There are an infinite number of suns in the expanding universe. Old suns, monstrous and crimson; and even older ones, dimming slowly into blackness. Stable yellow suns and suns still buried in the birthing grounds of nebulae. Suns that were and are and are yet to become, and around some fraction of the infinite suns are worlds. Every world that has a sun has a finite number of sunsets. 

There are an infinite number of sunsets in the expanding universe. This is only one of them, and it is ending. It is an empty sunset, in an empty desert filled with wind-carved mesas and furled scrollwork arches that nobody but I will ever see. It is a place of beauty and desolation, and the sun is a disappearing fraction on the horizon, and I am still alone here. 

The ship’s lights are off; there is no light at all except for the reflection of the sunset on the arch above me, and it is fading quickly. I find myself staring out into the darkness, counting the stars as they become visible through the thin atmosphere, marking off the places I have been and charting the distance to the ones yet to come.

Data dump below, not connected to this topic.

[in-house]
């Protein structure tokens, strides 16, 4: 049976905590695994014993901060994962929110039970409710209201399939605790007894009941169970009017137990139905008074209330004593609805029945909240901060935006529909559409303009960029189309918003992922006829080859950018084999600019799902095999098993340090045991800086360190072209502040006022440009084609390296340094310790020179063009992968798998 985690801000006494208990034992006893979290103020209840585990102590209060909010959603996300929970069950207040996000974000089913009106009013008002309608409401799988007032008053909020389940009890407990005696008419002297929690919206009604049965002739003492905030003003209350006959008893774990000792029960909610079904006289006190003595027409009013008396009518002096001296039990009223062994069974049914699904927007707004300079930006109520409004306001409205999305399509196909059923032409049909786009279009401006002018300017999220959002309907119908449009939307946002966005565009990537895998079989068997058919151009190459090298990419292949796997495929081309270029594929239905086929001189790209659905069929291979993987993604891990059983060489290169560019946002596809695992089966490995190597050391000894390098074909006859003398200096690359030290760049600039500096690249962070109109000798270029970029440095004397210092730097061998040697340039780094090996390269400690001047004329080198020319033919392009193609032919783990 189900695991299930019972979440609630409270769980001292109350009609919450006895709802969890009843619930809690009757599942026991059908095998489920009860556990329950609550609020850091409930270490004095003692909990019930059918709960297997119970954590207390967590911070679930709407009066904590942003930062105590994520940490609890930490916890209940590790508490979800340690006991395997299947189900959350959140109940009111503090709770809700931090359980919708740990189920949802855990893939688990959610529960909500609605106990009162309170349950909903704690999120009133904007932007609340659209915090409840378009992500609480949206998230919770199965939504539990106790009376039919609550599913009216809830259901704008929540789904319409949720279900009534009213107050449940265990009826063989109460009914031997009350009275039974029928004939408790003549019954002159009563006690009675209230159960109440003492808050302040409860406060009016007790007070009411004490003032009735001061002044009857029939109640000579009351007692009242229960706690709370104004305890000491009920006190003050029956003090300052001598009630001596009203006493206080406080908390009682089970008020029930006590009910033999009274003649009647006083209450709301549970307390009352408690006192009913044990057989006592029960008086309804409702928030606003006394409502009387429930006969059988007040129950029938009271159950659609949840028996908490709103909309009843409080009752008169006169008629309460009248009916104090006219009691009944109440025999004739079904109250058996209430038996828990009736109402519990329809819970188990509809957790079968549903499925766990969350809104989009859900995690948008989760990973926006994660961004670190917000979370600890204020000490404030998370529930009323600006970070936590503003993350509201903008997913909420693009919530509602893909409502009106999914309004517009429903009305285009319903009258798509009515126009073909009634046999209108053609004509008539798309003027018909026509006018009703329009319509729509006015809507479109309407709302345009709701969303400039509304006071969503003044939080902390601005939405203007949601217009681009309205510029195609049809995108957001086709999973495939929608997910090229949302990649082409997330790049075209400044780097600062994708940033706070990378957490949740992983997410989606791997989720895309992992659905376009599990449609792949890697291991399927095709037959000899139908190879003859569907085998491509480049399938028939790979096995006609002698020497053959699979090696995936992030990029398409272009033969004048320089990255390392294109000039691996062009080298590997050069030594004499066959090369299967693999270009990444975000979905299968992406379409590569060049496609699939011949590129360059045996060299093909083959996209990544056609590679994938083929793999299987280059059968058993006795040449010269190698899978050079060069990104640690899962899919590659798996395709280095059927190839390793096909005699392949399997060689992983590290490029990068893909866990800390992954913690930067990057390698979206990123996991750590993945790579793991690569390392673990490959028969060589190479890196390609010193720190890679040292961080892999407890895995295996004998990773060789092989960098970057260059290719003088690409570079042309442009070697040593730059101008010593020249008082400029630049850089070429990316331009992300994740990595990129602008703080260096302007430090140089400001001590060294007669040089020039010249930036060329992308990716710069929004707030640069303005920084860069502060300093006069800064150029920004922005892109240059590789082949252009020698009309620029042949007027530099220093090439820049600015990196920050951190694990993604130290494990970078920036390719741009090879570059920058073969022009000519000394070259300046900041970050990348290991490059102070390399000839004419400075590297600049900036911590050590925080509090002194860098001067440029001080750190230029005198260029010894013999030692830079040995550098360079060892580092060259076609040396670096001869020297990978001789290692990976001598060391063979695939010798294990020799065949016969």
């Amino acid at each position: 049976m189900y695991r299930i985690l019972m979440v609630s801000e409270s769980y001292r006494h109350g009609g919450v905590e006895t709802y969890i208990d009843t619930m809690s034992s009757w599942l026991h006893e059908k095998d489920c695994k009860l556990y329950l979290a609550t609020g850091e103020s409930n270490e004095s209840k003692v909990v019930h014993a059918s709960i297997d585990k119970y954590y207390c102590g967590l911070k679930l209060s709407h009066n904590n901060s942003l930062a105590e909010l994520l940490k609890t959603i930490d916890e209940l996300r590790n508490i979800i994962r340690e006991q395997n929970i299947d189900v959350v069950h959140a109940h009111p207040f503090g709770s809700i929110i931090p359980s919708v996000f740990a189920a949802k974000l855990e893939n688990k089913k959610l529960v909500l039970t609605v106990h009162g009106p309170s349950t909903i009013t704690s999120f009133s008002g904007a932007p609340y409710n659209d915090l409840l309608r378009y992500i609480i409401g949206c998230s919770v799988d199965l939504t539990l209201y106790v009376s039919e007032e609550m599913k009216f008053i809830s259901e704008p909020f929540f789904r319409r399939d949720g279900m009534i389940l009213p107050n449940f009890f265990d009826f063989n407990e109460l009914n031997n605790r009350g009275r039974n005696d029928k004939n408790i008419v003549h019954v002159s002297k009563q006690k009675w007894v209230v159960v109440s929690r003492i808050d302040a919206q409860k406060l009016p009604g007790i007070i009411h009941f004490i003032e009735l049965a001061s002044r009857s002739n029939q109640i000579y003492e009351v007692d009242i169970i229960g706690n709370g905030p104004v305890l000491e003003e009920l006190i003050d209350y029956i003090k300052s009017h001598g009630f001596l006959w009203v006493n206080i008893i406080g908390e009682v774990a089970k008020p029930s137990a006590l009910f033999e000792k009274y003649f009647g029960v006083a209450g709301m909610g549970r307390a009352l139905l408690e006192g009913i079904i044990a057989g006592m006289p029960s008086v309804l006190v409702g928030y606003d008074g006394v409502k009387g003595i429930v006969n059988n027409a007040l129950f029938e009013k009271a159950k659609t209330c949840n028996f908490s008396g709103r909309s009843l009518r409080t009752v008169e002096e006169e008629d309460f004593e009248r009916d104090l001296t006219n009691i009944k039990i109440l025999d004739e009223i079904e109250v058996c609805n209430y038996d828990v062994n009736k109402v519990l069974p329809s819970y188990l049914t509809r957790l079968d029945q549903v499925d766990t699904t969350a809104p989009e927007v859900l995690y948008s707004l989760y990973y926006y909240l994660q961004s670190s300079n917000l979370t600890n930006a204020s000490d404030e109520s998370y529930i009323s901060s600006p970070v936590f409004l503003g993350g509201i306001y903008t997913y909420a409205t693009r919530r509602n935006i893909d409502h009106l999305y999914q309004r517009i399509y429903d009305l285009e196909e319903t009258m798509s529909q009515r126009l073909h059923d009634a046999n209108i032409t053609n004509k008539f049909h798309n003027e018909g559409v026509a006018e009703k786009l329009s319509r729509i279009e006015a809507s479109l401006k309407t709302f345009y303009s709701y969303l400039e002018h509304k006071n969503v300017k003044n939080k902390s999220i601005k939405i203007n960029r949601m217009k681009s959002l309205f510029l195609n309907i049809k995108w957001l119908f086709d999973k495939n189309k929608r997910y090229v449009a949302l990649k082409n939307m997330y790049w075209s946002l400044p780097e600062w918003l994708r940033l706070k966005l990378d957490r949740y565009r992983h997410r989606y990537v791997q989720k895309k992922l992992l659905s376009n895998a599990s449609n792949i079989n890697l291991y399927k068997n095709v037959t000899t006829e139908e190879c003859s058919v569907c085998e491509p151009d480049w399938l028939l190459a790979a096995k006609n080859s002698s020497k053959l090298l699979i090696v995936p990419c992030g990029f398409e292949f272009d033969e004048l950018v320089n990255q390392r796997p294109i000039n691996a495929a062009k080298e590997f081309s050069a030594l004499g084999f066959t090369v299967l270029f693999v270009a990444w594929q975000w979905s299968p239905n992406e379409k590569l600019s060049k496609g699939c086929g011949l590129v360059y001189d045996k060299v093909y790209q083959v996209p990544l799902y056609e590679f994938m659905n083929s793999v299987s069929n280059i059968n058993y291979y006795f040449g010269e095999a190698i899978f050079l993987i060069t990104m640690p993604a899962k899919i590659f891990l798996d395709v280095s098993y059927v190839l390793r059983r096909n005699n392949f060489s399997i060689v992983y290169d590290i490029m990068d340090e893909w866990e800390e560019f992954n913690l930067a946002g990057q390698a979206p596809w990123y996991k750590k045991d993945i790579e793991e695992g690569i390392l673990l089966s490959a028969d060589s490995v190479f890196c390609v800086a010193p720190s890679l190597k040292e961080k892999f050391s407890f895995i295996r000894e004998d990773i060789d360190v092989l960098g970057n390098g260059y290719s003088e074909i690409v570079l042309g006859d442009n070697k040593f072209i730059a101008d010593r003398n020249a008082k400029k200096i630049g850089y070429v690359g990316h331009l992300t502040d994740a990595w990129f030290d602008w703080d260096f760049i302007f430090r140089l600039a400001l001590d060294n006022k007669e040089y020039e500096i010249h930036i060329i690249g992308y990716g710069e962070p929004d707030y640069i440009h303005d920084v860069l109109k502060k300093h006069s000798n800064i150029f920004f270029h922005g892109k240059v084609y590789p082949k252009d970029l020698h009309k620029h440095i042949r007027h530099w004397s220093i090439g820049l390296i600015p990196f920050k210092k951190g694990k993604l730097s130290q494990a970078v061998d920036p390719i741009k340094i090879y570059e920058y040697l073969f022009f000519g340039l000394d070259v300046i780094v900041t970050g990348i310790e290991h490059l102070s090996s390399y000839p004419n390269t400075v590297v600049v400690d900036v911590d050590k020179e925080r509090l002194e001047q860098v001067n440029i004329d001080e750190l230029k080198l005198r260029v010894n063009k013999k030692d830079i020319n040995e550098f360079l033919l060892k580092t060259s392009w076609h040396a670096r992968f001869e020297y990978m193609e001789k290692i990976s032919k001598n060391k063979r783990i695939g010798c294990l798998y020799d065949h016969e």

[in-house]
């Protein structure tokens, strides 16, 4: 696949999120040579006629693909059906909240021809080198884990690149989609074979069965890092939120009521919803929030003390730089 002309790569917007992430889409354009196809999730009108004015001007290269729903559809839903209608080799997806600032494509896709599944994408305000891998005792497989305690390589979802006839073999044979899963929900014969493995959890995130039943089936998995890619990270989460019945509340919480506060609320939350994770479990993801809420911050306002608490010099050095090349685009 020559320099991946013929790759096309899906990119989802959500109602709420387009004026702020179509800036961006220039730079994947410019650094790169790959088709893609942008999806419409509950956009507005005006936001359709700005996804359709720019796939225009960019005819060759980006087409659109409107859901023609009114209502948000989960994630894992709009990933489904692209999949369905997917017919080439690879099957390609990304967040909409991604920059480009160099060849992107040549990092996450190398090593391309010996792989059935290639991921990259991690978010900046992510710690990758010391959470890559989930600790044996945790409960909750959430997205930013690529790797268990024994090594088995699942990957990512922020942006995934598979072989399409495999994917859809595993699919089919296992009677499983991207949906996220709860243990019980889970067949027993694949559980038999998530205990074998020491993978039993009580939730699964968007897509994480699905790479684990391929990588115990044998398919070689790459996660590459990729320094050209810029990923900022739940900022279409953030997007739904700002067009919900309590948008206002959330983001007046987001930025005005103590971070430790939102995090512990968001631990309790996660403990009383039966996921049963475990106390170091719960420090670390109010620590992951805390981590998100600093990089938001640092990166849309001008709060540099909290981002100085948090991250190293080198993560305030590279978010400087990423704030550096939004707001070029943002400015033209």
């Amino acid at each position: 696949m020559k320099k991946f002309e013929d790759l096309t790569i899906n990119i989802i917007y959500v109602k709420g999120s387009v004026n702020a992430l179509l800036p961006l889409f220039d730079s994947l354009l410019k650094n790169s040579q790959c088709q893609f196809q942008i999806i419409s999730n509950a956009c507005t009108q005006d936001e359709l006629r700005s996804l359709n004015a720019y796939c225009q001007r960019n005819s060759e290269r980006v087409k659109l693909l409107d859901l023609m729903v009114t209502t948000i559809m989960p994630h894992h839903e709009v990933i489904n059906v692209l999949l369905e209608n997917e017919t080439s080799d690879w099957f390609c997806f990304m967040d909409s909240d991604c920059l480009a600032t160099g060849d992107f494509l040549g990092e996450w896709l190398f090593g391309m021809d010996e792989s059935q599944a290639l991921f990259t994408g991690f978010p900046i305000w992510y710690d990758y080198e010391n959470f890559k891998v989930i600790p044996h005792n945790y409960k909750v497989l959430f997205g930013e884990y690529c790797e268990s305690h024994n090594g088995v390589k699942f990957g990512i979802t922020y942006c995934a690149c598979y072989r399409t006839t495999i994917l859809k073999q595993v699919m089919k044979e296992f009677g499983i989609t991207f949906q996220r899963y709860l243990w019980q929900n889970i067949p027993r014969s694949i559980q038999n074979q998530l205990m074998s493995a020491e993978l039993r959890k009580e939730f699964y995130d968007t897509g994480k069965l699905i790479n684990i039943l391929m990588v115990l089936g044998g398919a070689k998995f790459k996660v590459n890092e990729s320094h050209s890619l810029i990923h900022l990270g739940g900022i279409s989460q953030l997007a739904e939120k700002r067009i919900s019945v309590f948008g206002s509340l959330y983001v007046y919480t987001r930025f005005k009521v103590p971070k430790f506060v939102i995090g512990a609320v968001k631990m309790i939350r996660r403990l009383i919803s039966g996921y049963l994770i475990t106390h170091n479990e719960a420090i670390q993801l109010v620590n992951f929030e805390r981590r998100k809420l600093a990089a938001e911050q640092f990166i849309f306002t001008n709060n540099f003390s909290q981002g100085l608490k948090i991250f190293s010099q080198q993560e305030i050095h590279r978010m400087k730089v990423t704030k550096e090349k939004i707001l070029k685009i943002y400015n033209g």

It is a beautiful world, this one. Beautiful and wild and impossible to comprehend. It is a world like she is, but she is not here, even though I wait until the very last reflections of the sunset have gone before I turn around and retrace my steps through the millennia of dust.

There is another world to see, yet. Another planet around this yellow star on the verge of self-destruction, before I close the coffin lid over my face and die for another light-decade. There is another world, another sunset, another chance to find her. It gives me hope, at least.

She said she would come back at sunset. She never said which one.

Image prompt from M.J. Bush via 500px: “Portal” by Brad Goldpaint


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